Mar 23, 2017

Students Vote to Accept Levy for €7m Student Centre, with 88% in Favour

Students graduating before the 2019/20 academic year will not be levied.

Eleanor O'MahonySenior Staff Writer
Sinéad Baker for The University Times

Trinity is one step closer to a new student centre, after 88 per cent of voters chose to accept an annual levy of €30 to contribute to the construction of a €7 million purpose-built student centre.

On a turnout of 1,304, only 11 per cent voted to not support a new student centre. One per cent of votes were spoiled. The vote means that, from next year onwards, Trinity students will start contributing financially to the new centre. While the exact location is yet to be decided, likely locations include the site of the current College Health Centre, 200 Pearse St and the disused Biochemistry Building.

The centre, which will take up 1,000 square metres of on-campus space, is expected to be built within the next five years. Plans for the construction of the centre have been included in Trinity’s Estate’s Strategy, which is currently being developed.


Speaking to The University Times, Trinity College Dublin Students’ Union (TCDSU) President, Kieran McNulty, said he was “delighted that students have voted to build a student hub and a home in Trinity and more spaces”.

He’s looking forward to the spaces being open very soon, he added.

The vote means that the Capitations Committee will recommend the implementation of the levy to the College Board. Trinity’s senior officers, including the Bursar, have been positive about the development.

Students will pay an annual €30 levy for around 20 years starting from the beginning of the 2017/18 academic year. Students graduating up until the 2019/20 academic year will not see the centre finished and, as such, will not be levied. Students who are deemed to be in financial hardship will be exempt from the levy.

The collected levies from the first two years will be used to improve existing student spaces and the incorporate new spaces into other College buildings.

In addition to money raised by the levy, College fundraising efforts and a loan will be used to front the cost of building the centre, according to McNulty.

The purpose-built student space will include offices, common areas for students, multi-purpose event spaces, a retail unit, as well as kitchenettes and breakout rooms.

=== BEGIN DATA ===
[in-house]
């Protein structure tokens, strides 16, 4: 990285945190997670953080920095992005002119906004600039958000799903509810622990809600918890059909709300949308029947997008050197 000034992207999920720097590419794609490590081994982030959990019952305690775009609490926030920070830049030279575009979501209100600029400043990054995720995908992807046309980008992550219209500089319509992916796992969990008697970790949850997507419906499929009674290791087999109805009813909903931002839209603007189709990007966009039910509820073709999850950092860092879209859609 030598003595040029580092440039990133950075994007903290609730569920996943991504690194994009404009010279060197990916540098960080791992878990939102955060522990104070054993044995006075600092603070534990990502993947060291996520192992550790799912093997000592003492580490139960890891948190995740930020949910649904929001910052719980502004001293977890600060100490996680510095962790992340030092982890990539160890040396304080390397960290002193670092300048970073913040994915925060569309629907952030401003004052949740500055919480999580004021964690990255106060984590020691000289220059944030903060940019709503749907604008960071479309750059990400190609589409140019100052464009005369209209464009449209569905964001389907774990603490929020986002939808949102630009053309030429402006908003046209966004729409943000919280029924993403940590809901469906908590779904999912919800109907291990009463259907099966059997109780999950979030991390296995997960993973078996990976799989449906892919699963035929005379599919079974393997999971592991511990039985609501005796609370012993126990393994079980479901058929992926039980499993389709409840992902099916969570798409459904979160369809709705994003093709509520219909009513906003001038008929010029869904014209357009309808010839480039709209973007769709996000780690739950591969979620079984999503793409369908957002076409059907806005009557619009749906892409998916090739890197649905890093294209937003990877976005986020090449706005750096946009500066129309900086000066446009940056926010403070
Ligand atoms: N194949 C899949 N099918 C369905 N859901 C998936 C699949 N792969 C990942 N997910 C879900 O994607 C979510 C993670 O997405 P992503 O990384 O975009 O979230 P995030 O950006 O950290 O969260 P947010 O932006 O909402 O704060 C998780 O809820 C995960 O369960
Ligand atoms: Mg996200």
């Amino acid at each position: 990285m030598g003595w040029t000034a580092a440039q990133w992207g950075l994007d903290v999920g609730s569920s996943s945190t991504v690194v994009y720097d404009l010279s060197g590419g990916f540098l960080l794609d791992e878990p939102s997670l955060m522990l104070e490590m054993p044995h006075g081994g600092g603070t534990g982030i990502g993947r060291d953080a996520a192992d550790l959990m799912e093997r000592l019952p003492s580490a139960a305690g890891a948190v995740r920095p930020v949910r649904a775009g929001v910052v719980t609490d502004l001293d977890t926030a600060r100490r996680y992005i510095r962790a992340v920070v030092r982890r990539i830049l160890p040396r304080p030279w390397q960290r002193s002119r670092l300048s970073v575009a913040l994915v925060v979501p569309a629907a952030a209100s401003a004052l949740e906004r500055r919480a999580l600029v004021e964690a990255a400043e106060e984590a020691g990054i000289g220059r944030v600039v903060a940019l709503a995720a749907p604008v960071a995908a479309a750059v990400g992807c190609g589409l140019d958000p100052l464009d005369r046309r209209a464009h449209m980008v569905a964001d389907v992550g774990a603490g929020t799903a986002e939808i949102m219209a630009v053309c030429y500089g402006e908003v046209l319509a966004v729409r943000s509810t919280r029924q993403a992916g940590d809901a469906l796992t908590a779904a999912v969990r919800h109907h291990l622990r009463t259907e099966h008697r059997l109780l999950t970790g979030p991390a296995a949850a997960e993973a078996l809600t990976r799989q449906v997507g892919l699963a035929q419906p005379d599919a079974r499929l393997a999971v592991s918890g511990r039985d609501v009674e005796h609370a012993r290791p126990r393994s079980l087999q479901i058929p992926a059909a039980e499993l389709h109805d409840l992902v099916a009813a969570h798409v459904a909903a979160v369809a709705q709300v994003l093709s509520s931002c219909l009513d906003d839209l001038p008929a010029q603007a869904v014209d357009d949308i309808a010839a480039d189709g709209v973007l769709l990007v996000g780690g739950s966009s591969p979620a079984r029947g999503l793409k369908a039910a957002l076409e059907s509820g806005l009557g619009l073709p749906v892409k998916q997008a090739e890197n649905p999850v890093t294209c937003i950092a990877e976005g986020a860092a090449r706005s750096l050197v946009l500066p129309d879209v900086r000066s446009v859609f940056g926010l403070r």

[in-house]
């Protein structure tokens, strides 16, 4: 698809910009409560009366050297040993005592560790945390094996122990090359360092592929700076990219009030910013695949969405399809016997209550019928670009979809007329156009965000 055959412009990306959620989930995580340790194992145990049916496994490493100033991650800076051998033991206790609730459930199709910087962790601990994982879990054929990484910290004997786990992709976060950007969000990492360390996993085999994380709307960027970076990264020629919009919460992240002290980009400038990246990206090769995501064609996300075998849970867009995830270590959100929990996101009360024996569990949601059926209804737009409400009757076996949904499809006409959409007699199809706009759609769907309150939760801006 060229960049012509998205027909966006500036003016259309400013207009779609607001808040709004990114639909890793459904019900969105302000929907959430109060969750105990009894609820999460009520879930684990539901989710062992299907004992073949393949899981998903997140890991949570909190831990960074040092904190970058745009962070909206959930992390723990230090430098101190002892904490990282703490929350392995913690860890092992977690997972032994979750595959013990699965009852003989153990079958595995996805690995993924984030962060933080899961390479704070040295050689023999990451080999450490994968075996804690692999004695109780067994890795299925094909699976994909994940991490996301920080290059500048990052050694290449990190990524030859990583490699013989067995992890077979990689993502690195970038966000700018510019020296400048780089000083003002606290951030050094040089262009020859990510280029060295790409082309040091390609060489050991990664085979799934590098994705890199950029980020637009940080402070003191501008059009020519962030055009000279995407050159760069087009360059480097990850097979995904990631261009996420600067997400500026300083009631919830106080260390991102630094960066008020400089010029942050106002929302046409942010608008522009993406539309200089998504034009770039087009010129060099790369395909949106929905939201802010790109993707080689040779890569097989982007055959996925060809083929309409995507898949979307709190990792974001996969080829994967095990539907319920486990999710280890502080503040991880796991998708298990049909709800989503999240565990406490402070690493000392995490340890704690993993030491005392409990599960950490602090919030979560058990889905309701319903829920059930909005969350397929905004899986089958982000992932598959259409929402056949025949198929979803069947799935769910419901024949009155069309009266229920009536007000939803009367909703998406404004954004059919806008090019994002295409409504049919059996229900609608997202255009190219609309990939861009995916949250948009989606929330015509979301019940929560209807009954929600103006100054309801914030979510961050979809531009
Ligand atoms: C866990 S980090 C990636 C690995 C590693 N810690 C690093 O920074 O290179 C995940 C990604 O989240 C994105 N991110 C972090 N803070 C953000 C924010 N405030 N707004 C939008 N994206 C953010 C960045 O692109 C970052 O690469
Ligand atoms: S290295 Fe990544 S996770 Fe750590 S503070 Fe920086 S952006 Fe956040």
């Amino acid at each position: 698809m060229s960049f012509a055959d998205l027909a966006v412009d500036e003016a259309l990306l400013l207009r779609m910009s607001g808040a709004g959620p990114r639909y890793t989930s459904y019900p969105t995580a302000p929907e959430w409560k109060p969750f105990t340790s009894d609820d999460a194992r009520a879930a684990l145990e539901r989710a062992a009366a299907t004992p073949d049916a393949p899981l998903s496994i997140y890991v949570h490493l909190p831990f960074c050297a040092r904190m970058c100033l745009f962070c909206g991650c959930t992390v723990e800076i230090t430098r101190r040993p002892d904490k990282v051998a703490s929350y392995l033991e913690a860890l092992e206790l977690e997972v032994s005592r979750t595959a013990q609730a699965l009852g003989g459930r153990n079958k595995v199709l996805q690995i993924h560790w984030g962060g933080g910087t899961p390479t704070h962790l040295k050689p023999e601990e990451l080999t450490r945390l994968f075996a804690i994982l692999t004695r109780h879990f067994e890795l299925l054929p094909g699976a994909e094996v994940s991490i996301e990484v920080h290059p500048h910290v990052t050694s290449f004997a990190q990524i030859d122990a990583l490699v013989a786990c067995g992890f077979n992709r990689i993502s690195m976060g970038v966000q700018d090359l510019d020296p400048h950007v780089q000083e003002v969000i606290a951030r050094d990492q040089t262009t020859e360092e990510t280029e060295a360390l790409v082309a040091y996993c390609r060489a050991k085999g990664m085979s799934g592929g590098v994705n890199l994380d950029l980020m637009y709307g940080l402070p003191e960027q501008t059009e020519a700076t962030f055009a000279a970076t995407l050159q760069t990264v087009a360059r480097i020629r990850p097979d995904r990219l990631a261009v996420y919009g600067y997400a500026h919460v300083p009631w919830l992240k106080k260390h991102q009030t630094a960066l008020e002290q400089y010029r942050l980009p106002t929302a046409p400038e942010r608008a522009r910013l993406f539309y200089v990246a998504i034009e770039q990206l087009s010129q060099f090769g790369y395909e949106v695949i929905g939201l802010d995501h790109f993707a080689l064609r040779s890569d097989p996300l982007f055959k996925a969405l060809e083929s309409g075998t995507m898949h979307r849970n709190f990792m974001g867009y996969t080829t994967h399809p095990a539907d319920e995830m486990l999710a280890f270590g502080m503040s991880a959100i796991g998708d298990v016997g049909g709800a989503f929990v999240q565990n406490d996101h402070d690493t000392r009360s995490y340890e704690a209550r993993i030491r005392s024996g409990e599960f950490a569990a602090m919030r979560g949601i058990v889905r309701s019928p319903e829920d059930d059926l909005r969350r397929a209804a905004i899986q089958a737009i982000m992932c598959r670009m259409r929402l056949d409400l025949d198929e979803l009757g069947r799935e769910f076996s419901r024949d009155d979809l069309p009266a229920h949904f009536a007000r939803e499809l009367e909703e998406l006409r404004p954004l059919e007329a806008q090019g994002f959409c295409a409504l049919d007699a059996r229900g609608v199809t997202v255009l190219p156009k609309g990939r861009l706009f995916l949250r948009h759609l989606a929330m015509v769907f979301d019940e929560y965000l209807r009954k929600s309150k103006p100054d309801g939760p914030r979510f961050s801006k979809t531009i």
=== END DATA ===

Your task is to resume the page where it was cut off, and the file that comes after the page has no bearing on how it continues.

Support for the levy is contingent on a guarantee that the development of the centre shall not diminish the status of House Six as a centre of student activity, and that it shall not reduce the amount of space available in House Six for the use of students.

A vote on the matter was proposed by the College Capitations Committee, in light of a provision in the Student Charter that says students should “have the opportunity to vote on issues that affect the entire student population such as levies”. Though this week’s vote was billed as a “referendum” by TCDSU, students were actually participating in a consultative vote that was merely facilitated by the union.

As such, the short and long-term policies of TCDSU remain unaffected by this referendum. The union’s council had already voted to mandate the union to campaign for a student centre, and, because the vote was not an official TCDSU referendum, the union and its sabbatical officers were free to campaign in favour of the levy. In official referendums, both the union and its sabbatical officers must remain neutral.

The Capitations Committee is comprised of representatives from TCDSU, the Central Societies Committee, the Graduates Students’ Union (GSU), Trinity Publications and the Dublin University Central Athletics Club (DUCAC).

Speaking at a meeting of the union’s council in February, when the referendum was announced, McNulty explained that, under the agreement they had reached with College, the student centre would go ahead pending the assent of students to a levy.

McNulty ran for president of the union on a platform of lobbying for a student centre.

In 2011, a similar vote on a levy for a €40 million student centre failed, when Trinity Foundation announced it was to pay only half of a previously agreed €7 million contribution, a move then- TCDSU President Nikolai Trigoub-Rotnem called a “massive kick in the face”. There was also confusion over who would be charged the proposed €80 levy.

The Estates Strategy was written in conjunction with Turnberry Consulting, whose report last year on spaces in college concluded that Trinity’s infrastructure was lagging behind that of other comparable universities.

The proposals for new student spaces laid out in Trinity’s Estates Strategy come at a time when student societies are struggling with the College’s management of space to such lengths that their day-to-day running is hampered.

Dominic McGrath contributed reporting to this piece.

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